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Seismic Nodal Technology Test in Cook Inlet, Alaska

Adiletta, Steve; Yates, Mike; and Yanchak, Dennis
[email protected]

The Cook Inlet Basin in south-east Alaska is a known hydrocarbon province with significant proven reserves of oil and gas, but in recent years has been an area of low exploration activity. The low activity levels are in part due to the difficulties of acquiring seismic data considering the regulatory sensitivities and dynamic physical environment. Cook Inlet is the critical habitat for the endangered Beluga Whale and home to the third-highest tidal range in the world, with a mean tidal range of 30 feet in places, and seismic operations are impacted by the currents that result.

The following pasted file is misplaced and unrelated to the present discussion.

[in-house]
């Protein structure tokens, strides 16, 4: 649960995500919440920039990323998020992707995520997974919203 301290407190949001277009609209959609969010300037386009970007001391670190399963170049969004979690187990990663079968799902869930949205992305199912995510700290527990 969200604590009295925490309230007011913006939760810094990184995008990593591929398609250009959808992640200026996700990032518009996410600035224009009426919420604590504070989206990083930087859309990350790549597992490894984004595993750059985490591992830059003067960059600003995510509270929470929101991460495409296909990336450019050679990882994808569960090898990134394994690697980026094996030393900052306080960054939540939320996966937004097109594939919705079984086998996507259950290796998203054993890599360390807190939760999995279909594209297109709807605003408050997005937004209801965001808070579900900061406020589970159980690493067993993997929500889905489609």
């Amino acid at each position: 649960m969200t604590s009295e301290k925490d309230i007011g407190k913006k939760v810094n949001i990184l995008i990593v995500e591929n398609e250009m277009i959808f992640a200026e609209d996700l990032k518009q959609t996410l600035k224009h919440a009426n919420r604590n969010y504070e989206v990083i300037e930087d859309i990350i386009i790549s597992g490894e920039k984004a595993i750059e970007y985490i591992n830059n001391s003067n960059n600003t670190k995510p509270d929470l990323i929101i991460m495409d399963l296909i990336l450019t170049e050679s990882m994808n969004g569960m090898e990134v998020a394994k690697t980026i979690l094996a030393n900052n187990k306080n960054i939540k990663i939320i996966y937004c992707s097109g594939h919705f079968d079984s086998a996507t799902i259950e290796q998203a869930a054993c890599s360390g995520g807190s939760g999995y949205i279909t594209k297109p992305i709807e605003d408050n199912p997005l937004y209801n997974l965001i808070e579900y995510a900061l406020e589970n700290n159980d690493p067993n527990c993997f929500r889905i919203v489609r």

In March and April 2011, Apache carried out a 2-D seismic acquisition test program to investigate the feasibility of a regional multi-mode 3-D seismic program to clearly image the sub-surface geological structures of the Cook Inlet Basin using nodal seismic recording technology.

Conclusions -

The test program was a success in that it answered all the initial objectives set:
i. Permits required for the acquisition of the 2-D seismic line were acquired from the regulatory agencies,
ii. The subsurface was successfully imaged across the four environments encountered along the test line using the nodal seismic technology,
iii. Regional multi-year 3-D survey operations were considered feasible using the nodal recording system as tested.

 

AAPG Search and Discovery Article #90162©2013 Pacific Section AAPG, SPE and SEPM Joint Technical Conference, Monterey, California, April 19-25, 2013